HomeNewsUSD/TRY Nears All-Time High as the Lira Crash Gains Steam
USD/TRY Nears All-Time High as the Lira Crash Gains Steam

USD/TRY Nears All-Time High as the Lira Crash Gains Steam

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The USD to TRY pair is hovering near its all-time high as the Turkish lira continued its crash. The pair is trading at 17.32, which is slightly below its all-time high of 18.33. Lira has fallen by more than 70% in 2022.

Turkish lira crash

The Turkish lira has been one of the worst performing currencies in 2022. The currency has dropped by more than 70% against the US dollar, euro, and British pound. Notably, the currency has fallen by more than 400% in the past five years.

The Turkish lira has collapsed mostly because of the actions of the Turkish president and the Central Bank. Historically, Erdogan has been opposed to high interest rates even when they are highly necessary. 

Therefore, he has worked hard to influence the bank’s actions. He first did that by removing the bank’s independence. Today, Erdogan can easily fire and hire the bank’s officials. As a result, he has used these unique powers well in the past. For example, in 2021, he fired several central bank officials for defying his calls for lower rates.

The current central bank governor made a series of rate cuts in 2021. At the time, he slashed rates from 20% to 14% even as inflation surged. Historically, central banks do the opposite when inflation is rising. This explains why most central banks have hiked rates this year.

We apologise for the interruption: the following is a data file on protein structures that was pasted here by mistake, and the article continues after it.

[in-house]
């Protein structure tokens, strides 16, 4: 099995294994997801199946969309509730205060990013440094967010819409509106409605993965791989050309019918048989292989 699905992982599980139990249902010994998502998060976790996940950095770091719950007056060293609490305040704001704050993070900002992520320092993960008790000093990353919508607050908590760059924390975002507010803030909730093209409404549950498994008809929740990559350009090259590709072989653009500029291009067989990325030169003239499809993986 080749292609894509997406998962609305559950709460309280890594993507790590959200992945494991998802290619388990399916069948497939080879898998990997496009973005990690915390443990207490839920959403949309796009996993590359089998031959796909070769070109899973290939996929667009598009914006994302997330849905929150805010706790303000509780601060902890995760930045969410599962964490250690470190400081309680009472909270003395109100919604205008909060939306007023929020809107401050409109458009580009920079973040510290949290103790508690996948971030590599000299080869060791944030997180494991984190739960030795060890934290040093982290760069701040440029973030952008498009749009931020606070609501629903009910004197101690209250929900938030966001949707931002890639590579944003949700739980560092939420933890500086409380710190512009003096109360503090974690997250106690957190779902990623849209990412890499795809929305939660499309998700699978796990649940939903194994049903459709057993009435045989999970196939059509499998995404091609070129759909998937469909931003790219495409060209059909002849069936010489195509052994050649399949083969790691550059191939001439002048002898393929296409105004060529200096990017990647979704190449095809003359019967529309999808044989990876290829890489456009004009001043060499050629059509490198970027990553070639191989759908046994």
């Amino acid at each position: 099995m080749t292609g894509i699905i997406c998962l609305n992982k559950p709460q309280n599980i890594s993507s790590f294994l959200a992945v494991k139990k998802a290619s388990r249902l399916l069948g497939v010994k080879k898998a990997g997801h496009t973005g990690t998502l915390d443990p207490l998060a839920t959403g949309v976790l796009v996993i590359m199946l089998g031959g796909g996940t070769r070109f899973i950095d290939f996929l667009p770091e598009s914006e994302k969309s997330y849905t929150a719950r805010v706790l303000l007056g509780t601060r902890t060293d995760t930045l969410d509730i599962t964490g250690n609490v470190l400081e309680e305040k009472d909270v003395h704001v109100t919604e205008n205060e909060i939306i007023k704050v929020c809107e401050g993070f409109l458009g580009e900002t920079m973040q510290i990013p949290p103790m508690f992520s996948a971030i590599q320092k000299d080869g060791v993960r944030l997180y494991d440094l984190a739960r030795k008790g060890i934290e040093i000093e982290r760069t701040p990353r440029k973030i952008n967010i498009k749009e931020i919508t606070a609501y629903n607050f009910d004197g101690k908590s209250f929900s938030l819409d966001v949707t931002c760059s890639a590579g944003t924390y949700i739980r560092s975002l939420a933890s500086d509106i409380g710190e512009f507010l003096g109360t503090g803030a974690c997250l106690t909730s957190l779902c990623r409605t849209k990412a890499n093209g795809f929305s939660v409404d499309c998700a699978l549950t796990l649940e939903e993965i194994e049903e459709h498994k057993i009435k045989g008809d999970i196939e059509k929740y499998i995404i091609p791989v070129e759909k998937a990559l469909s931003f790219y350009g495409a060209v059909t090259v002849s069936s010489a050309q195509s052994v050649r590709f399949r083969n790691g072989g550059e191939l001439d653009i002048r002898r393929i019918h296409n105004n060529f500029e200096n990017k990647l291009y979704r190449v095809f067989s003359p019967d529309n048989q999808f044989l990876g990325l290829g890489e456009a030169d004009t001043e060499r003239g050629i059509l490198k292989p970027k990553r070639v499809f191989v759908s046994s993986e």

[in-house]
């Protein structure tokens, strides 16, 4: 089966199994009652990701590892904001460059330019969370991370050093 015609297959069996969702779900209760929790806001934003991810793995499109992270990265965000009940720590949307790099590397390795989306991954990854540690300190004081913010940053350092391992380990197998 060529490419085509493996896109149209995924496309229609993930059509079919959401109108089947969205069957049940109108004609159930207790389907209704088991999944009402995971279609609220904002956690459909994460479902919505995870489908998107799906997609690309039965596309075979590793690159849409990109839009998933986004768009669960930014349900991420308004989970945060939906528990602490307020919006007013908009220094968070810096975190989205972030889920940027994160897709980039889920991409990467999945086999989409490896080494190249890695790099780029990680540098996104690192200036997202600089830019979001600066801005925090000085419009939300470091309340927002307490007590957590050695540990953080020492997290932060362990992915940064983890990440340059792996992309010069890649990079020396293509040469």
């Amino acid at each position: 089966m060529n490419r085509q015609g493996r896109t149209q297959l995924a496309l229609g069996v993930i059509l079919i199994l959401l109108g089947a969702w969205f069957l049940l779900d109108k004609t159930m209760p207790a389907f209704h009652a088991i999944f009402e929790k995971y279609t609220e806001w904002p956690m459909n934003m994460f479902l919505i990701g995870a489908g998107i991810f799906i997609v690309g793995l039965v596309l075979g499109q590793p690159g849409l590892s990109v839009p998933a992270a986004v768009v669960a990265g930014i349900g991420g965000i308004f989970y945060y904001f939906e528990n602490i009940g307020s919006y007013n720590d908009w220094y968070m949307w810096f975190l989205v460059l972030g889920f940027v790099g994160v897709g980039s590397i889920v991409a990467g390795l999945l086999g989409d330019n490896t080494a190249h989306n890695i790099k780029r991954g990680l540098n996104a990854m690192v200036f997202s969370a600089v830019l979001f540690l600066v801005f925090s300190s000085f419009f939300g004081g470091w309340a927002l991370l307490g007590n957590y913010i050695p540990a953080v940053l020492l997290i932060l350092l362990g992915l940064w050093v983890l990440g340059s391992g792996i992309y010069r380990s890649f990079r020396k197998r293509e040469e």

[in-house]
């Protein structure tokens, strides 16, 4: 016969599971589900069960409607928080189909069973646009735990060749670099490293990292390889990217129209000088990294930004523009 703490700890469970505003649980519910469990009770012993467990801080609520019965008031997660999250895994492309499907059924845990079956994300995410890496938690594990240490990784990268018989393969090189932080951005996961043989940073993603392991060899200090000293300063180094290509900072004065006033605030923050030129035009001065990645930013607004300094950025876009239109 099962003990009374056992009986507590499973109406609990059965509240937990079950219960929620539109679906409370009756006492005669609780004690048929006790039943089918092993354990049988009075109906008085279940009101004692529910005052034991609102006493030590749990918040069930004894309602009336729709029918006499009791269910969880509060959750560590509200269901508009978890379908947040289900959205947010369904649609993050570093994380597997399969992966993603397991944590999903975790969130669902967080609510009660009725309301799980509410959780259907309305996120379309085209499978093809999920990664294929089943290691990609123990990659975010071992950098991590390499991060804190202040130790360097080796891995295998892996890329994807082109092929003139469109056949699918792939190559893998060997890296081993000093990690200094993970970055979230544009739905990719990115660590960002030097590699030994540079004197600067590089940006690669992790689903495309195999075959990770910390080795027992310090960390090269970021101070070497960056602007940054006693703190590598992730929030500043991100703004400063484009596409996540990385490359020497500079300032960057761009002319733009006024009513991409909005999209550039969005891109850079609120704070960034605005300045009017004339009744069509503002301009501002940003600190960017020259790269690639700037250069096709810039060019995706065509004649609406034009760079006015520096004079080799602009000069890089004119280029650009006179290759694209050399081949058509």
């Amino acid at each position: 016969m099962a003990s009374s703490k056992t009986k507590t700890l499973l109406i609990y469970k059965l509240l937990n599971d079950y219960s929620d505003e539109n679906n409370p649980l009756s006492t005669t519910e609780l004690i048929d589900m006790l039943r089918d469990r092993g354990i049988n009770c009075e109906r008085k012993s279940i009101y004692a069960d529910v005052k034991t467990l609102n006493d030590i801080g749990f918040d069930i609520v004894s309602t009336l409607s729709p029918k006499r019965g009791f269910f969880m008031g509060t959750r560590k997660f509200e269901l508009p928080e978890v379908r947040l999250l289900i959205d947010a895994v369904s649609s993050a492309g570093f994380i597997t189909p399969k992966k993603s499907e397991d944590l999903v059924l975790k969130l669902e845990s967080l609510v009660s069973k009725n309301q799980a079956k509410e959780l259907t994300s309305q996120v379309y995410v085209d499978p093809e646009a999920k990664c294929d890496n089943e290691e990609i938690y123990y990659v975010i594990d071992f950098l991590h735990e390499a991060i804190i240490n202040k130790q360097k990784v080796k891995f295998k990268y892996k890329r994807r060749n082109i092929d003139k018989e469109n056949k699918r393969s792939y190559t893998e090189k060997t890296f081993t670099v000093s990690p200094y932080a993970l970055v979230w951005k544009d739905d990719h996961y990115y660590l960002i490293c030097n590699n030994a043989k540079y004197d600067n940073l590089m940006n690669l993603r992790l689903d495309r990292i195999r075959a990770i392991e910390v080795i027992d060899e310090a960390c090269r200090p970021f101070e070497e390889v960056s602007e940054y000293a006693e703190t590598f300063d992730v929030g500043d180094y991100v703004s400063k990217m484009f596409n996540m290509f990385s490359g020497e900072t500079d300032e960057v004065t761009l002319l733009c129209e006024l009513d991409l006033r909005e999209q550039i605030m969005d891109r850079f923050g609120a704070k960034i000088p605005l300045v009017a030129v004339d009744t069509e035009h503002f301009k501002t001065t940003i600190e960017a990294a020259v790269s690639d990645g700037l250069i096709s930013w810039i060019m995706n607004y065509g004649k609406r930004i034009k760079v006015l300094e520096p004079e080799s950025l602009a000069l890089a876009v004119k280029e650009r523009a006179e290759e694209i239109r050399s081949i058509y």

Therefore, the implication of the these actions have been a surge of inflation in Turkey. Data published this month showed that consumer inflation surged to over 78% in June. That’s because Turkey is now paying more money to import products like crude oil and natural gas.

At the same time, the Federal Reserve has continued to hike interest rates. The bank has hiked rates by 150 basis points and hinted that it will continue hiking in 2022.

Implications for the Turkish lira crash

The USD to TRY exchange rate surge has had major implications. For one, people in Turkey are now paying much more for their imports since 1 US dollar is now worth 17 liras. 

At the same time, Turkish savers have seen their wealth disappear to inflation. For example, a Turkish saver who had 100,000 liras in 2019 when the exchange rate was at $5 had about $20,000. Today, the same person has just $5,600. 

Meanwhile, people in Turkey sending money abroad are now having to pay more because of the exchange rate. Sadly, analysts believe that the situation will worsen until the CBRT changes its tone on interest rates.

Crispus Nyaga
Crispus Nyaga
Crispus is a financial analyst with over 9 years in the industry. He covers the stock market, forex, equities, and commodities for some of the leading brands. He is also a passionate trader who operates his family account. Crispus lives in Nairobi with his wife and son.